- September 2010: HSI issues a Notice of Inspection (NOI) initiating an administrative audit of the company’s Form I-9s. At this time Grand America was an E-Verify participant.
- After completing the audit, ICE issues a Notice of Suspect Documents determining that 133 undocumented individuals were working for Grand America without proper work authorization.
- September 2011: ICE closes out the case by issuing a “Warning Notice” to Grand America, and the hotel chain terminates the individuals in question.
- Subsequent 12 months: ICE discovers employees of Grand America had created three temporary staffing agencies in order to rehire a portion of the population of the employees previously deemed unauthorized. Forty three of the same employees are rehired through these temporary staffing agencies, mostly under different names and/or Social Security numbers using fraudulent identity documents.
- September 2012: Search warrants are executed against Grand America.
- September 2014: Case settles with $1.95 million forfeiture and compliance program instituted.
Exposure and Liability
According to Kumar Kibble, the special agent in charge (SAC) of HSI in Denver, the office which oversees Utah’s ICE investigations, “[a]ll industries, regardless of size, location and type are expected to comply with the law. As this significant settlement demonstrates, there are real consequences for businesses that employ an illegal workforce.”
In exchange for the cooperation of the company, the US Attorney agreed to forgo criminal charges against Grand America or its executives. The company’s cooperation in providing the government with all related evidence obtained through its own internal investigation was likely used by their attorneys to assist in securing the agreement and keeping high level executives and others shielded from personal liability. Not surprisingly, the individuals involved in the scheme have been fired, and it is expected they will be prosecuted to the fullest extent of the law and held personally liable.
According to the Department of Justice, the agreement also requires the company to take substantial remedial measures and estimates the cost of implementing such measures at $500,000. Specifically the settlement agreement referenced the company committing to an “extensive review, regarding its hiring procedures and workforce at all of its properties and re-trained all of its hiring managers regarding immigration laws and the company’s immigration policies”. Among the remedial measures are:
- Mandating new immigration policies
- Incorporating immigration law compliance clauses into labor service contracts
- Re-training of human resources employees on Form I-9 procedures
- Agreeing to continue to use the E-Verify employment eligibility verification website
- Hiring immigration and corporate counsel to advise on these issues.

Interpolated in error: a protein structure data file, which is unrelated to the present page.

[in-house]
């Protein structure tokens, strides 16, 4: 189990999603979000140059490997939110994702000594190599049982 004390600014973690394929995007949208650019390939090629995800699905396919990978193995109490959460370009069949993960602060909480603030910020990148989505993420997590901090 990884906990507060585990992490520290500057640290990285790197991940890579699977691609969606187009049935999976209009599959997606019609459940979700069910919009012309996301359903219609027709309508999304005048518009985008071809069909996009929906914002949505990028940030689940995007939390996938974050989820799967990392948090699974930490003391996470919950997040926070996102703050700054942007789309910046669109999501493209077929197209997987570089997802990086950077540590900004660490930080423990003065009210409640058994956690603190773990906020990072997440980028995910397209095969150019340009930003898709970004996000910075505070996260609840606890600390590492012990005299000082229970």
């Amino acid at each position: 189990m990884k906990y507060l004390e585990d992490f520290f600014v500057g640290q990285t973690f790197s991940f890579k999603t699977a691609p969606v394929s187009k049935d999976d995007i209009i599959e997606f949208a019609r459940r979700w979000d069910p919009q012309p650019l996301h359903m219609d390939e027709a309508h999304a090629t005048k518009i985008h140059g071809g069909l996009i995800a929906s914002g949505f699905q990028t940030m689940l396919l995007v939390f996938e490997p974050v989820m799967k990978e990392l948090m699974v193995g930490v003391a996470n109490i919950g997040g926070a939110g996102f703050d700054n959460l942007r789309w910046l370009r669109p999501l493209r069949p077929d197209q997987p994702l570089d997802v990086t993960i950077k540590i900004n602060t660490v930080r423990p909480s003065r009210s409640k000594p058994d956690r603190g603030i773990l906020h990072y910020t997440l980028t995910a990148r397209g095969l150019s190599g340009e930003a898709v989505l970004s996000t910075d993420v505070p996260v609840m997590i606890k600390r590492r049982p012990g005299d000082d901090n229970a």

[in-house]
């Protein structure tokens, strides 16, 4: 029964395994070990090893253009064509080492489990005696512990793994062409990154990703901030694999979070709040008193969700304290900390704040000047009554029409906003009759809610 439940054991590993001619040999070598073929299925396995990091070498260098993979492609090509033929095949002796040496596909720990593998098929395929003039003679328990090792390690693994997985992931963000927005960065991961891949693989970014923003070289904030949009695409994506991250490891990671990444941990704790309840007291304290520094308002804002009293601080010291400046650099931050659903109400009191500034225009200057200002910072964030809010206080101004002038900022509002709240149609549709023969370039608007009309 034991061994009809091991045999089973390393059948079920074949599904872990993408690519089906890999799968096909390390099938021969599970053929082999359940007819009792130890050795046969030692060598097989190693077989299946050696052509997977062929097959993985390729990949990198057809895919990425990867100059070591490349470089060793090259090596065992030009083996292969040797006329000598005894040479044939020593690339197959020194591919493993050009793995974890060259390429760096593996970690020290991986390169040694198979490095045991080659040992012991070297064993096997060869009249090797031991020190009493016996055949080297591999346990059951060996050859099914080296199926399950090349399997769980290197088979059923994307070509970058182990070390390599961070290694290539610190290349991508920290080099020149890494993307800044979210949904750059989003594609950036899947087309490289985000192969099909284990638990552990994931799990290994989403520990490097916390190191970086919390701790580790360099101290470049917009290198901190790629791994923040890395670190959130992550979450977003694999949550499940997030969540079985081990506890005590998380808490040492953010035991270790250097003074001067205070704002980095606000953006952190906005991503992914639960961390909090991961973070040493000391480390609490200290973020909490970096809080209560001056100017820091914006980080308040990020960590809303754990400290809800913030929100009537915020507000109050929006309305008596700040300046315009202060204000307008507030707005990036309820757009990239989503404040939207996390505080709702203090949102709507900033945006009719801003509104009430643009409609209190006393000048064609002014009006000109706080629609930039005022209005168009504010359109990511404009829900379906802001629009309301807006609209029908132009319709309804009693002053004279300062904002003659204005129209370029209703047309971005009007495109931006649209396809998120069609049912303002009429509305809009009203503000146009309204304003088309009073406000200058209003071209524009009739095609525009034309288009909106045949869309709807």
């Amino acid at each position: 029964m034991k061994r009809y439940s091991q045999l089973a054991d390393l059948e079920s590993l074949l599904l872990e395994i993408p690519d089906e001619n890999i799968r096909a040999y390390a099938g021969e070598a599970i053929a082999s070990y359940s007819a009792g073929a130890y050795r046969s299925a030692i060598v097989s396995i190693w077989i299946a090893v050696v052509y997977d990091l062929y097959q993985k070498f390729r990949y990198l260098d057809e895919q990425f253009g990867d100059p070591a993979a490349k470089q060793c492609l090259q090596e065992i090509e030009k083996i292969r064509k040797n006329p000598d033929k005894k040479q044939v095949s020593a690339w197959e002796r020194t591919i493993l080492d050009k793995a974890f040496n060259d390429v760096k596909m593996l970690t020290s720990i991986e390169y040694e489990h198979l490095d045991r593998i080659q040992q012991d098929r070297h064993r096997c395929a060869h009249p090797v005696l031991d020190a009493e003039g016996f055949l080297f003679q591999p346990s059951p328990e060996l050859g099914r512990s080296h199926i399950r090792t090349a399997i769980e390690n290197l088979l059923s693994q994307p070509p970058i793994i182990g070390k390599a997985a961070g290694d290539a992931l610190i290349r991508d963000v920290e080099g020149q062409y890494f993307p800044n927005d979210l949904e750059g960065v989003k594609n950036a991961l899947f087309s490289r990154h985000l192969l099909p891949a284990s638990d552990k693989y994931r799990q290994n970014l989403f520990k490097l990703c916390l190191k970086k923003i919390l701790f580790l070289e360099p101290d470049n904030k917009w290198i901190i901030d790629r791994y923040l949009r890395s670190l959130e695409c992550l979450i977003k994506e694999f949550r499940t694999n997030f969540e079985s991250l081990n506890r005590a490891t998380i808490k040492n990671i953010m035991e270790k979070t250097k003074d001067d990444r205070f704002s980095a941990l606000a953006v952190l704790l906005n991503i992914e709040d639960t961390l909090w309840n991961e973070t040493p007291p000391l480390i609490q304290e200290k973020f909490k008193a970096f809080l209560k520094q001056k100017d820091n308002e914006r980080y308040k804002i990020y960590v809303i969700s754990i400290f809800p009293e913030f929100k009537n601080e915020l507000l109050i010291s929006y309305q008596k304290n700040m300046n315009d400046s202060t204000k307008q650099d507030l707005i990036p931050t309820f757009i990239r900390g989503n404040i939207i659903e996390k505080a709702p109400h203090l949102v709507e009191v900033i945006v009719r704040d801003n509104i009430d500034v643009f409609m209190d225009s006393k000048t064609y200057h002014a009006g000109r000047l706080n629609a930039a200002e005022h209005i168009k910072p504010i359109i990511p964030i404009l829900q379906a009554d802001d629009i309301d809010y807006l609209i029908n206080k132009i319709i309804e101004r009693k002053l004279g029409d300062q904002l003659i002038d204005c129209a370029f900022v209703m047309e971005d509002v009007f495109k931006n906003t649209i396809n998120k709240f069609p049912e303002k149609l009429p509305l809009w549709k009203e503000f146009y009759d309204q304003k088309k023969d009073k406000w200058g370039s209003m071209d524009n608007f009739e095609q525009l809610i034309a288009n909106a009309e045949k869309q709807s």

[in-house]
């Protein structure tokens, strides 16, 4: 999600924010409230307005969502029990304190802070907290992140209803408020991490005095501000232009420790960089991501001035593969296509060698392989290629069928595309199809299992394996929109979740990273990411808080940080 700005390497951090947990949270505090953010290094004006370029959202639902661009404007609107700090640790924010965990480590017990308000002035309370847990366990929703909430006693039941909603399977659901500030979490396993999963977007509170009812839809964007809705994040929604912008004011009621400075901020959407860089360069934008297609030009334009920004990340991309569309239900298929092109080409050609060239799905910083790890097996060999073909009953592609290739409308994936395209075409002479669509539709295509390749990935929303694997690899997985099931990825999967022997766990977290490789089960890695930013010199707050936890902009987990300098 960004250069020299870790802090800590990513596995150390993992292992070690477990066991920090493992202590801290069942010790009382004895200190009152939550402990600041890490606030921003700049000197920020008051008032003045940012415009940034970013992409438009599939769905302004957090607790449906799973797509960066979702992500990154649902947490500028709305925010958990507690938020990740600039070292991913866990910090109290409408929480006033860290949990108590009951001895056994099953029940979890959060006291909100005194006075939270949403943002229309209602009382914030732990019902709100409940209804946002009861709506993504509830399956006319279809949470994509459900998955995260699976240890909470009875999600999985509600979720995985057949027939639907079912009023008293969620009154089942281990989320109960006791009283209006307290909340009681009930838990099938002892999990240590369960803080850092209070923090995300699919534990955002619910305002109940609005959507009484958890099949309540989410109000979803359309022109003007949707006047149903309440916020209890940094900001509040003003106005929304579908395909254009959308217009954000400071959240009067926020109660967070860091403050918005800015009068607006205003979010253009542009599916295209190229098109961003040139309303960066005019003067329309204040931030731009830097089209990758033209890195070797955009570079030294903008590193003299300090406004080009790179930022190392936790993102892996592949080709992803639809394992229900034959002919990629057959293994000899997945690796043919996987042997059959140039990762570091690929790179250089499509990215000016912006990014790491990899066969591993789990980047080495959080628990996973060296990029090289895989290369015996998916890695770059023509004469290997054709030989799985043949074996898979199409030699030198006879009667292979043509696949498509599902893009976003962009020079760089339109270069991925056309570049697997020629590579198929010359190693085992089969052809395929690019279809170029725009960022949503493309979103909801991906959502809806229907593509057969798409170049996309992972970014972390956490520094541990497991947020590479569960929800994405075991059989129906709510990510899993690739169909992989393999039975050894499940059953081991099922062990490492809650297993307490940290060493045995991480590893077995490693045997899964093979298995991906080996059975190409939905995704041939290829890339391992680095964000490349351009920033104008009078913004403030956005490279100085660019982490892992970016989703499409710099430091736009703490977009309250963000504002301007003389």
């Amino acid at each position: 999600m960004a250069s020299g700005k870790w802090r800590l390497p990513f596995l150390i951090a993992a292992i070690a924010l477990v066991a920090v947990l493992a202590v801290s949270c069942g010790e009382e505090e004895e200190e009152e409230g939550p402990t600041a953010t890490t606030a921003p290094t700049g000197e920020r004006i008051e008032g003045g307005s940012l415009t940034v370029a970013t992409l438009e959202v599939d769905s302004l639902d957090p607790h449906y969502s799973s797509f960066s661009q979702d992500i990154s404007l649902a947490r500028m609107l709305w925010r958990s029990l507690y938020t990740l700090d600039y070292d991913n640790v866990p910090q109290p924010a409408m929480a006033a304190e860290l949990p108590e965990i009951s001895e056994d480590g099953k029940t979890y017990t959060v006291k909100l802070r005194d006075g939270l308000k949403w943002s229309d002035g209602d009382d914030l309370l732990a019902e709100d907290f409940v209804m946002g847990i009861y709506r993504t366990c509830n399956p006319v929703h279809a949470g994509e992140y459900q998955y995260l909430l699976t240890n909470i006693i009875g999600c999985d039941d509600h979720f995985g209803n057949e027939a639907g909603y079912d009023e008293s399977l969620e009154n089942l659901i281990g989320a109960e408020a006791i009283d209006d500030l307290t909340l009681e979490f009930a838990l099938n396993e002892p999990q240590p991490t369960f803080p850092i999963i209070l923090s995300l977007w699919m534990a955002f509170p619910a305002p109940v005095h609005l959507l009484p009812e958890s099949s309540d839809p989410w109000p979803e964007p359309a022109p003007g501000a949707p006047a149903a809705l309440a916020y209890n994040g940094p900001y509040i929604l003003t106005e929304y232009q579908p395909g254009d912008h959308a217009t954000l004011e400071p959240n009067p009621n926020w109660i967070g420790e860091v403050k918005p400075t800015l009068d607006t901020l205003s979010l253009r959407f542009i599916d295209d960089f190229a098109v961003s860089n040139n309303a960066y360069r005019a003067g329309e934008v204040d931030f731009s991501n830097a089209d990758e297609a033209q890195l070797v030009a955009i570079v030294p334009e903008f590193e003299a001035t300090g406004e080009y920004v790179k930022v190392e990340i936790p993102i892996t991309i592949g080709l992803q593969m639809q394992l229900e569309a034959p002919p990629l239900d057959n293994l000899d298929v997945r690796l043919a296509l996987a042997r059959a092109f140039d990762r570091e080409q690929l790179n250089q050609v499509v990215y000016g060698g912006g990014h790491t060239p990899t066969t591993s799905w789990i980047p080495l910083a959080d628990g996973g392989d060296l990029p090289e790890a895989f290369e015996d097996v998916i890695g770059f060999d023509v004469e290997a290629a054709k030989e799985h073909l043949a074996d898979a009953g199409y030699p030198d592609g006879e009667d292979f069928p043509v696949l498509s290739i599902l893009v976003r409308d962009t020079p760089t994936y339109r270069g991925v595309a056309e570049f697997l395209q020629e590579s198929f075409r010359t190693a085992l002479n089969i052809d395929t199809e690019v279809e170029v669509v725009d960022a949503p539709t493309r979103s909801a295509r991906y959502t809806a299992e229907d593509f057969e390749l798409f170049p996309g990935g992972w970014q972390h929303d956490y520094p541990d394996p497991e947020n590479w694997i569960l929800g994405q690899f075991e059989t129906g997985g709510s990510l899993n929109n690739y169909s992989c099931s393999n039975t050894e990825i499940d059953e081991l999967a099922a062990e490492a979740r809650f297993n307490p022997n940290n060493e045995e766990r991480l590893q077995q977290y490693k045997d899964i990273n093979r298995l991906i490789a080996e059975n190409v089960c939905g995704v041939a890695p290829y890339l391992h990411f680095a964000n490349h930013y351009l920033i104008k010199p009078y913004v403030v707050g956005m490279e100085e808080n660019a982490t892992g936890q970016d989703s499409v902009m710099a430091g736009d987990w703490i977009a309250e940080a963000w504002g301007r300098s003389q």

What should employers take away from this?
Employers, take note: the frequency of ICE investigations is expected to increase as FY 2015 begins and immigration reform remains on the back burner in Washington. Alleged compliance failures (including those discovered during routine Form I-9 inspections) will be tracked and acted upon. Tips and leads will continue to be the main manner in which an investigation is initiated, including scenarios involving whistleblowers. Companies who were previously audited are now likely to be re-audited. Interestingly while re-audits have been a standard part of ICE’s protocols, they are utilized with varying frequency by different ICE offices across the country.
Another likely implication of this case will be some sort of internal review at ICE/HSI to ensure auditors and agents apply higher scrutiny where large numbers of unlawful workers are involved, prior to issuing Warning Notices. Companies should not be lulled into a false sense of security when they are successful in challenging ICE/HSI or when they receive a low fine or a Warning as a result of an investigation. Instead, companies should see it as an opportunity to determine the need for a full house clean-up of their immigration program. When compliance is not taken as seriously as it should be, a $2 million dollar payment ends up being the wakeup call.
Key components to any immigration compliance program include:
- Dedicated resources and commitment to promoting a true culture of compliance
- Written hiring and employment eligibility verification policies that ensure consistent recruitment and employment
- Internal compliance and training programs related to verification processes, to include completion of the Form I-9, how to detect fraudulent use of documents in the verification process, and how to use E-Verify as a best practice or where required—either due to state and local mandates or by virtue of the Government contractor Federal Acquisition Regulation (FAR)
- Internal audits to minimize liability when conducted in conjunction with guidance from experienced counsel